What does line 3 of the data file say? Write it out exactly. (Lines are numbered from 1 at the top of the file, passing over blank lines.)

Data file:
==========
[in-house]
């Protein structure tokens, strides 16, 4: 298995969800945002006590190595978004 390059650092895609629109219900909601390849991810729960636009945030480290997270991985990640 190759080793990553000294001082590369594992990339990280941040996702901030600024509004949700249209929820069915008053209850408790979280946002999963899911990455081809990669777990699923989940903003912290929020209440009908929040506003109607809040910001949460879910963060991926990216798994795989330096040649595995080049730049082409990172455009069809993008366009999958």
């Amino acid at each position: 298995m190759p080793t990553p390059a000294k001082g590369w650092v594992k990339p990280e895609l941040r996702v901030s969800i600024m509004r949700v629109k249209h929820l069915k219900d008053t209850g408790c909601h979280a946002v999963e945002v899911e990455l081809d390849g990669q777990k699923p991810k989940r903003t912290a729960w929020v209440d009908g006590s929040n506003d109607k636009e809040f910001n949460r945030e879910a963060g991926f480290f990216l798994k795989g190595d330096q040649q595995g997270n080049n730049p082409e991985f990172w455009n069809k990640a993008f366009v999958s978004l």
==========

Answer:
């Amino acid at each position: 298995m190759p080793t990553p390059a000294k001082g590369w650092v594992k990339p990280e895609l941040r996702v901030s969800i600024m509004r949700v629109k249209h929820l069915k219900d008053t209850g408790c909601h979280a946002v999963e945002v899911e990455l081809d390849g990669q777990k699923p991810k989940r903003t912290a729960w929020v209440d009908g006590s929040n506003d109607k636009e809040f910001n949460r945030e879910a963060g991926f480290f990216l798994k795989g190595d330096q040649q595995g997270n080049n730049p082409e991985f990172w455009n069809k990640a993008f366009v999958s978004l």